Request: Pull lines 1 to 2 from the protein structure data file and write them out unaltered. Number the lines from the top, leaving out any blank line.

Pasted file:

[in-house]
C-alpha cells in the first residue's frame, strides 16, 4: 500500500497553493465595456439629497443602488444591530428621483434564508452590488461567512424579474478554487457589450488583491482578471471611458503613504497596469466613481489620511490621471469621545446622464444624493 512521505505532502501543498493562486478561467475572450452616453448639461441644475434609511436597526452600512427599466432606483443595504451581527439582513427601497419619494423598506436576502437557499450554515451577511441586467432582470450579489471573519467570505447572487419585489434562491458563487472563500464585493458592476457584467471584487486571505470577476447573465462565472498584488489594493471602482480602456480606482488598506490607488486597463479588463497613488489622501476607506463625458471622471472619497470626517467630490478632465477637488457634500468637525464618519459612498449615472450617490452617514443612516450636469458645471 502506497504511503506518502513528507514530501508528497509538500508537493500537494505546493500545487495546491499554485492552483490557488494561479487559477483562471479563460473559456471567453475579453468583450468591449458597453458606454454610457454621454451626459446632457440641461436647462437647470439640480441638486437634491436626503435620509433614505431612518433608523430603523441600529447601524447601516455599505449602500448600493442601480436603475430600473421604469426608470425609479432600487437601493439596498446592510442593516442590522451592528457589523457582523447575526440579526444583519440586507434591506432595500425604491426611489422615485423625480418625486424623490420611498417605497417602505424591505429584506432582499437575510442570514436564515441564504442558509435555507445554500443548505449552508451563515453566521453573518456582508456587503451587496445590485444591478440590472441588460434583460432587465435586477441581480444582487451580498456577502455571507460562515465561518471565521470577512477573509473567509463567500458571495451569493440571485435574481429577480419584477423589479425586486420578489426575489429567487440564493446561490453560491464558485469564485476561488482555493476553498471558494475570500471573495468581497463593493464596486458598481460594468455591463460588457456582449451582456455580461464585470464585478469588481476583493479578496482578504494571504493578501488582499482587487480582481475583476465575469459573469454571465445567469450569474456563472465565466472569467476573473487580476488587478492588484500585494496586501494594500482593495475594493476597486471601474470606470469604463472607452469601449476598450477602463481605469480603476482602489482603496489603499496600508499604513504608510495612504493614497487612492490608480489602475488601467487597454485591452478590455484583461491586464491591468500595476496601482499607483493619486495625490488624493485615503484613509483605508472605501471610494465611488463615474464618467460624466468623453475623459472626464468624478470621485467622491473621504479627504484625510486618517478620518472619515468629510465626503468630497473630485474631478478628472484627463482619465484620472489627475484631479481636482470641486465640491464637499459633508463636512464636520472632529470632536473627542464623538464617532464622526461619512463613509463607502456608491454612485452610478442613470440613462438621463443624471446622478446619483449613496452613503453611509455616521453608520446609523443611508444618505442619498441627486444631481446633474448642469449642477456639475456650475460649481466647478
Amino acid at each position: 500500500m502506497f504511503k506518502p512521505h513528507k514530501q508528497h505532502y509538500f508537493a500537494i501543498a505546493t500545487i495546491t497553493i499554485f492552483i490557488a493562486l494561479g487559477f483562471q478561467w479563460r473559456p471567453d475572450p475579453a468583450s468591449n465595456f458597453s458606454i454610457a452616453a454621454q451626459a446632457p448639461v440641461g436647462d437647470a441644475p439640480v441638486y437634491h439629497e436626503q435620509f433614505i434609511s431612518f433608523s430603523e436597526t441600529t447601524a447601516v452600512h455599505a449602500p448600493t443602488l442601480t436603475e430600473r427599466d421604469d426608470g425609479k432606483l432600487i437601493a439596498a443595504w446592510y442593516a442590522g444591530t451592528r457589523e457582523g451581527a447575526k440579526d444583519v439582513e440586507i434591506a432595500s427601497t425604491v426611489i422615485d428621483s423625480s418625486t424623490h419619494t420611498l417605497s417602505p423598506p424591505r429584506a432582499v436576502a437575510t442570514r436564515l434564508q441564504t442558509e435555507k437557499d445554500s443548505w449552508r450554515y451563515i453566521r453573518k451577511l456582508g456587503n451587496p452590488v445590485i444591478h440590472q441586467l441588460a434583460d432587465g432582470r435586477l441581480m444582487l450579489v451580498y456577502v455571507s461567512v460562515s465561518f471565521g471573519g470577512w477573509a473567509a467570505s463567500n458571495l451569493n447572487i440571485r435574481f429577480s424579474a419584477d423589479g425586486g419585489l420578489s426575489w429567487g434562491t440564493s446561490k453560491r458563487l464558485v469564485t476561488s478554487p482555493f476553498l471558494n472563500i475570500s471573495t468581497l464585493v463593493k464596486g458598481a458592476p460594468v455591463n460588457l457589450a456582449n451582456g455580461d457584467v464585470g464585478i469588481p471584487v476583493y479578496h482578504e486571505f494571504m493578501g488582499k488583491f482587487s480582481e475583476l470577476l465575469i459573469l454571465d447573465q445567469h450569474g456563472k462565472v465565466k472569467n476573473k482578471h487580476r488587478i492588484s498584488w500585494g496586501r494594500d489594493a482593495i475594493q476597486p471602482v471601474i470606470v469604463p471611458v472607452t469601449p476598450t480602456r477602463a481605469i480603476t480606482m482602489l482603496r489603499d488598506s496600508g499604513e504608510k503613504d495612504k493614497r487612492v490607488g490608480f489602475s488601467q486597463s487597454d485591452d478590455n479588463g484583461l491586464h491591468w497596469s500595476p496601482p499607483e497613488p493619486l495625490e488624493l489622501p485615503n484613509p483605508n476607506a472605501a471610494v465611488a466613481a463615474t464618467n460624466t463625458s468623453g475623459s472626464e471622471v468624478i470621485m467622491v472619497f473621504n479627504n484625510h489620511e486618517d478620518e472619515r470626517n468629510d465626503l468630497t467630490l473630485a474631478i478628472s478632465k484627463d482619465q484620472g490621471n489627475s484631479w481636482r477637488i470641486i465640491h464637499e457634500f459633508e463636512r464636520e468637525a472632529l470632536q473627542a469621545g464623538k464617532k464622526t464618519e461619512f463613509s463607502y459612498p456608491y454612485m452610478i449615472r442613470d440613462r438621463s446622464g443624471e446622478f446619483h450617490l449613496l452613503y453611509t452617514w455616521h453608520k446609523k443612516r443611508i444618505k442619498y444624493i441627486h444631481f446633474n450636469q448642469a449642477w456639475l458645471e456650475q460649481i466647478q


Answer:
[in-house]
C-alpha cells in the first residue's frame, strides 16, 4: 500500500497553493465595456439629497443602488444591530428621483434564508452590488461567512424579474478554487457589450488583491482578471471611458503613504497596469466613481489620511490621471469621545446622464444624493 512521505505532502501543498493562486478561467475572450452616453448639461441644475434609511436597526452600512427599466432606483443595504451581527439582513427601497419619494423598506436576502437557499450554515451577511441586467432582470450579489471573519467570505447572487419585489434562491458563487472563500464585493458592476457584467471584487486571505470577476447573465462565472498584488489594493471602482480602456480606482488598506490607488486597463479588463497613488489622501476607506463625458471622471472619497470626517467630490478632465477637488457634500468637525464618519459612498449615472450617490452617514443612516450636469458645471 502506497504511503506518502513528507514530501508528497509538500508537493500537494505546493500545487495546491499554485492552483490557488494561479487559477483562471479563460473559456471567453475579453468583450468591449458597453458606454454610457454621454451626459446632457440641461436647462437647470439640480441638486437634491436626503435620509433614505431612518433608523430603523441600529447601524447601516455599505449602500448600493442601480436603475430600473421604469426608470425609479432600487437601493439596498446592510442593516442590522451592528457589523457582523447575526440579526444583519440586507434591506432595500425604491426611489422615485423625480418625486424623490420611498417605497417602505424591505429584506432582499437575510442570514436564515441564504442558509435555507445554500443548505449552508451563515453566521453573518456582508456587503451587496445590485444591478440590472441588460434583460432587465435586477441581480444582487451580498456577502455571507460562515465561518471565521470577512477573509473567509463567500458571495451569493440571485435574481429577480419584477423589479425586486420578489426575489429567487440564493446561490453560491464558485469564485476561488482555493476553498471558494475570500471573495468581497463593493464596486458598481460594468455591463460588457456582449451582456455580461464585470464585478469588481476583493479578496482578504494571504493578501488582499482587487480582481475583476465575469459573469454571465445567469450569474456563472465565466472569467476573473487580476488587478492588484500585494496586501494594500482593495475594493476597486471601474470606470469604463472607452469601449476598450477602463481605469480603476482602489482603496489603499496600508499604513504608510495612504493614497487612492490608480489602475488601467487597454485591452478590455484583461491586464491591468500595476496601482499607483493619486495625490488624493485615503484613509483605508472605501471610494465611488463615474464618467460624466468623453475623459472626464468624478470621485467622491473621504479627504484625510486618517478620518472619515468629510465626503468630497473630485474631478478628472484627463482619465484620472489627475484631479481636482470641486465640491464637499459633508463636512464636520472632529470632536473627542464623538464617532464622526461619512463613509463607502456608491454612485452610478442613470440613462438621463443624471446622478446619483449613496452613503453611509455616521453608520446609523443611508444618505442619498441627486444631481446633474448642469449642477456639475456650475460649481466647478